Beth Kanter and Allison Fine have received a lot of praise for their new book, The Networked Nonprofit, and they deserve it. The technical term for its contents, in fact, is “an embarrassment of riches.”
From stories to help reluctant executives see the benefit of social marketing to real-world examples of how others became networked nonprofits, the book is packed with useful information. Among the highlights:
- The story of Peggy Padden, a complete newcomer to online fundraising who still managed to use social media tools to raise more than $115,000 for research into a rare blood disease, including a large grant from the Case Foundation (Chapter 1).
- Demystification of social media policies for nonprofits, including this gem that they pass on: “Don’t write stupid stuff you’ll regret, ’cause some day you’ll regret it.” (Chapter 4)
- A list of realistic, concrete steps to take to avoid feeling overwhelmed by a constant stream of facebooktwitterlinkedinblogpostemail—something that many of us could use in our personal lives, let alone in our work lives (Chapter 7).
- The inspiring tale of the Hudson Institute, who overcame internal fears about loss of control and an organizational culture that encouraged thinking in full paragraphs (not 140 characters at a time) to connect with new audiences and develop new research methods using social media (Chapter 8).
Kanter and Fine don’t shy away from the legitimate questioning of social networking’s utility for nonprofits. In fact they make this point in the book’s conclusion: “What, if anything, does all of the clicking, blogging and ‘friending’ add up to in the end?” It’s a good question.
It’s no accident that Peggy Padden’s story is front-and-center at the beginning of this book—nonprofit leaders have spent entire careers thinking about where the funding they need to fulfill their organization’s mission is going to come from, and so it’s not surprising that fundraising would be high on their list of reasons to try social media. But, perhaps even more intriguing for nonprofits is how online social networks enable reputation economies.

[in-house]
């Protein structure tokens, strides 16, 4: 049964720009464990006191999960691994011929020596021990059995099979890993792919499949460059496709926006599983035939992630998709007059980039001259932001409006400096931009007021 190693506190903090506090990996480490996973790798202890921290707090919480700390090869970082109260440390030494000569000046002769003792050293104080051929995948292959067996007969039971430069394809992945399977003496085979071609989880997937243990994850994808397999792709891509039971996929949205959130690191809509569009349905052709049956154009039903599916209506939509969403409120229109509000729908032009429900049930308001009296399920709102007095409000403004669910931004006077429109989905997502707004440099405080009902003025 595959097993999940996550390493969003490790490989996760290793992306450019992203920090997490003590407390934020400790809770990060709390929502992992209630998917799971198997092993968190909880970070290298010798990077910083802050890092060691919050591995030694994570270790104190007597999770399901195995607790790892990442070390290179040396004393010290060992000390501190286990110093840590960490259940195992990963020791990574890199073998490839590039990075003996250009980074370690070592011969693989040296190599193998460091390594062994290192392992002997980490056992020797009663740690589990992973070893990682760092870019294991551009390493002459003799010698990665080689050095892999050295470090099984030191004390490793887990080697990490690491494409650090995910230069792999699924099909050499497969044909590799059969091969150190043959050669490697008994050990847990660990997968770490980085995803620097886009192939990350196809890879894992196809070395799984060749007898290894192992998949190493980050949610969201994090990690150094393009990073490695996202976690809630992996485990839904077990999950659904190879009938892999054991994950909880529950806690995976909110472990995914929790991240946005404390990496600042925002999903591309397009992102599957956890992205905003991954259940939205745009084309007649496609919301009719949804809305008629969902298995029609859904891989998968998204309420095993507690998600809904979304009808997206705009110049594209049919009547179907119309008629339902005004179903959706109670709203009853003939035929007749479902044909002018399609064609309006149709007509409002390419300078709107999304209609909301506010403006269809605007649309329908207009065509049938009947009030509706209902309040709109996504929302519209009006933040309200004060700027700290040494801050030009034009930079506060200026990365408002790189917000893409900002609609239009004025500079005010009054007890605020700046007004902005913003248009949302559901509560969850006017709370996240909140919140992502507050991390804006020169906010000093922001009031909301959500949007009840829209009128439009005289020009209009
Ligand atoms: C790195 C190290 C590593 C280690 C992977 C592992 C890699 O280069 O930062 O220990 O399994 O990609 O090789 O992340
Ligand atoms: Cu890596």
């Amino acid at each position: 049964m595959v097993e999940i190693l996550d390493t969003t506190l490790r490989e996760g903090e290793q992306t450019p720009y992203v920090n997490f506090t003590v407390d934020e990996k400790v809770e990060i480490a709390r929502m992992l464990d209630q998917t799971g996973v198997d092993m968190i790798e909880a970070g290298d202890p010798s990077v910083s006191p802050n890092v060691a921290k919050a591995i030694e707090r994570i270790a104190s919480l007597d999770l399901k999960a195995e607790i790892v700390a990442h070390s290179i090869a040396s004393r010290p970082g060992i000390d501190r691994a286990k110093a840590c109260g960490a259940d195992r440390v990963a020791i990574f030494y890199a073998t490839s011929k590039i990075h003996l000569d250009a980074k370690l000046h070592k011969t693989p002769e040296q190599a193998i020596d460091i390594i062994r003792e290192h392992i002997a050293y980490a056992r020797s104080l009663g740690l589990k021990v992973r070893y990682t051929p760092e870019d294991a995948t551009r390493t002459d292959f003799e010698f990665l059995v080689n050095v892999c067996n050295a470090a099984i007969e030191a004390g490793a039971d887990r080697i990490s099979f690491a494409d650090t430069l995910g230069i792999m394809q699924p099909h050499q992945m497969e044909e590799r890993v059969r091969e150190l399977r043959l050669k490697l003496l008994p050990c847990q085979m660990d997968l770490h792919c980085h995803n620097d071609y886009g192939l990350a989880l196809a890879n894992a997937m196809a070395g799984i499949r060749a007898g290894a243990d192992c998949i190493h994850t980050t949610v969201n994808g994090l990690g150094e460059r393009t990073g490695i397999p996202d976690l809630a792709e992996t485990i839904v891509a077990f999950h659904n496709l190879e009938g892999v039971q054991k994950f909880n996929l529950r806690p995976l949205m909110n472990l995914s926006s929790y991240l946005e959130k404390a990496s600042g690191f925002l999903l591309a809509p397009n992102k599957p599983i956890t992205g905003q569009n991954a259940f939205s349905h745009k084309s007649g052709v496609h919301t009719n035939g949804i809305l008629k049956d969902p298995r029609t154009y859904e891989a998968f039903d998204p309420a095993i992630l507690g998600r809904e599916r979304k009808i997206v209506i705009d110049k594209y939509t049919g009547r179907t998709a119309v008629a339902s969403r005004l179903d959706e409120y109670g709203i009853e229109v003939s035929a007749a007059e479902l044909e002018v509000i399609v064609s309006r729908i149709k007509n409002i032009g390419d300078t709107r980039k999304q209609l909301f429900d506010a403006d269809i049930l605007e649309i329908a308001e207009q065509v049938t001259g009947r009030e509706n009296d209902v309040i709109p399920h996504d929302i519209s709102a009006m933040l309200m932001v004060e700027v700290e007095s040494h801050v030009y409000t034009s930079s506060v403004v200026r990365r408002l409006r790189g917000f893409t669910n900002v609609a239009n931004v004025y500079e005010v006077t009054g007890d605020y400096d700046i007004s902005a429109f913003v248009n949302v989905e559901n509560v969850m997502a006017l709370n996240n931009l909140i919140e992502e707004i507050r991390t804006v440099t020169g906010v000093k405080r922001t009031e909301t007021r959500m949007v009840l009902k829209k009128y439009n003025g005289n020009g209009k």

Reputation economies are simply sets of transactions—information shared, actions requested and taken—where it’s someone’s reputation rather than their wallet that’s facilitating the transaction. They’re not new, of course, and neither are social networks, but both phenomena have been enabled, systematized, and made transparent by the internet.
When someone looking for the best cup of coffee in town heads to Yelp, or asks their Facebook friends for music recommendations, they’re participants in a reputation economy. The reputation of the recommender—whether it’s the friend with indie rock cred or a stranger with Elite status on Yelp—is connected with what action is ultimately taken by the asker.
Nonprofits are well-placed to thrive in reputation economies. They’re inherently credible because they’re mission-driven and (one hopes) not in it for the money. They have the infrastructure to support strategic use of the social networks that facilitate reputation economies. They often have content to share through these networks that helps them acquire authority in their area of expertise. Best of all, they can make excellent use of the kind of outcomes that reputation economies make possible.
An individual with a great reputation on social networks can get more friends. A corporation can have all the friends in the world, but if those friends don’t buy their products, they won’t be in business for long. A nonprofit, on the other hand, can find volunteers, solicit donated service, and ask their friends to support legislation related to the organization’s mission. A networked nonprofit can do all these things by building the right kind of reputation through social media.
A truly savvy networked nonprofit might even be able to achieve the remarkable feat of turning all of those friends into donors, a process Kanter and Fine further explore in Chapter 10.
The Networked Nonprofit is a remarkable book, and while it certainly won’t be the last word on social networking for nonprofits, it represents the state of the art in 2010.
. . .